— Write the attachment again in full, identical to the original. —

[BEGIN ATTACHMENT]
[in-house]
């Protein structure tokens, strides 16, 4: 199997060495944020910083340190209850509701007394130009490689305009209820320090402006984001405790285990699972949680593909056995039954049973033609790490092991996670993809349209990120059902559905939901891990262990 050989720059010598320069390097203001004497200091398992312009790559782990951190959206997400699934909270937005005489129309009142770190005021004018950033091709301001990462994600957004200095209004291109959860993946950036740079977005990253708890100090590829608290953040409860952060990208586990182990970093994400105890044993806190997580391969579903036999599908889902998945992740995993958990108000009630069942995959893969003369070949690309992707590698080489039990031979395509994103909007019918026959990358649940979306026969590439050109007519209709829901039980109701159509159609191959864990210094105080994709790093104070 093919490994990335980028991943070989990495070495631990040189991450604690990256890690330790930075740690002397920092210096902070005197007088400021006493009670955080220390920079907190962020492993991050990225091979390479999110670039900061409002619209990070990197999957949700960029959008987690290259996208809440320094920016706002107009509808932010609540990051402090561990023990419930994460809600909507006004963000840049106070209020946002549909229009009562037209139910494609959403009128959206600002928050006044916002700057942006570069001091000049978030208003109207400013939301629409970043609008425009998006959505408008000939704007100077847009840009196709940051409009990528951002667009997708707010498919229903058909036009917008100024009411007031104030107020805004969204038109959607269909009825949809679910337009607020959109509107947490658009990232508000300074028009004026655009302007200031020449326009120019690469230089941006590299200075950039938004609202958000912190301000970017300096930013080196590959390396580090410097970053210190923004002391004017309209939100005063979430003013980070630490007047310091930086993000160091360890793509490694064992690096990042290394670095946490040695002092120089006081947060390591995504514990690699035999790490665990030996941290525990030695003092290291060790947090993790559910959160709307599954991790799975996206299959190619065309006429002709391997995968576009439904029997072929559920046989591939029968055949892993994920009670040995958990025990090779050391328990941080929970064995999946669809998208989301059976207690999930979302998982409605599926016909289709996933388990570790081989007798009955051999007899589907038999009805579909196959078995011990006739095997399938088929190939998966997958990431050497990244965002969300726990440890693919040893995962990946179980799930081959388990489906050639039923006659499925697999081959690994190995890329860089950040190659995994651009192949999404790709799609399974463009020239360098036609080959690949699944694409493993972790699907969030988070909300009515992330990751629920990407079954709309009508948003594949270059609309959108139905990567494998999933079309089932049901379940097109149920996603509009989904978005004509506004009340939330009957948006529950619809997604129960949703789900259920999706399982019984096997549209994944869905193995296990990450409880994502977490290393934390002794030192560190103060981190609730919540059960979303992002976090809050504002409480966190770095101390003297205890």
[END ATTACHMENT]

[in-house]
């Protein structure tokens, strides 16, 4: 199997060495944020910083340190209850509701007394130009490689305009209820320090402006984001405790285990699972949680593909056995039954049973033609790490092991996670993809349209990120059902559905939901891990262990 050989720059010598320069390097203001004497200091398992312009790559782990951190959206997400699934909270937005005489129309009142770190005021004018950033091709301001990462994600957004200095209004291109959860993946950036740079977005990253708890100090590829608290953040409860952060990208586990182990970093994400105890044993806190997580391969579903036999599908889902998945992740995993958990108000009630069942995959893969003369070949690309992707590698080489039990031979395509994103909007019918026959990358649940979306026969590439050109007519209709829901039980109701159509159609191959864990210094105080994709790093104070 093919490994990335980028991943070989990495070495631990040189991450604690990256890690330790930075740690002397920092210096902070005197007088400021006493009670955080220390920079907190962020492993991050990225091979390479999110670039900061409002619209990070990197999957949700960029959008987690290259996208809440320094920016706002107009509808932010609540990051402090561990023990419930994460809600909507006004963000840049106070209020946002549909229009009562037209139910494609959403009128959206600002928050006044916002700057942006570069001091000049978030208003109207400013939301629409970043609008425009998006959505408008000939704007100077847009840009196709940051409009990528951002667009997708707010498919229903058909036009917008100024009411007031104030107020805004969204038109959607269909009825949809679910337009607020959109509107947490658009990232508000300074028009004026655009302007200031020449326009120019690469230089941006590299200075950039938004609202958000912190301000970017300096930013080196590959390396580090410097970053210190923004002391004017309209939100005063979430003013980070630490007047310091930086993000160091360890793509490694064992690096990042290394670095946490040695002092120089006081947060390591995504514990690699035999790490665990030996941290525990030695003092290291060790947090993790559910959160709307599954991790799975996206299959190619065309006429002709391997995968576009439904029997072929559920046989591939029968055949892993994920009670040995958990025990090779050391328990941080929970064995999946669809998208989301059976207690999930979302998982409605599926016909289709996933388990570790081989007798009955051999007899589907038999009805579909196959078995011990006739095997399938088929190939998966997958990431050497990244965002969300726990440890693919040893995962990946179980799930081959388990489906050639039923006659499925697999081959690994190995890329860089950040190659995994651009192949999404790709799609399974463009020239360098036609080959690949699944694409493993972790699907969030988070909300009515992330990751629920990407079954709309009508948003594949270059609309959108139905990567494998999933079309089932049901379940097109149920996603509009989904978005004509506004009340939330009957948006529950619809997604129960949703789900259920999706399982019984096997549209994944869905193995296990990450409880994502977490290393934390002794030192560190103060981190609730919540059960979303992002976090809050504002409480966190770095101390003297205890």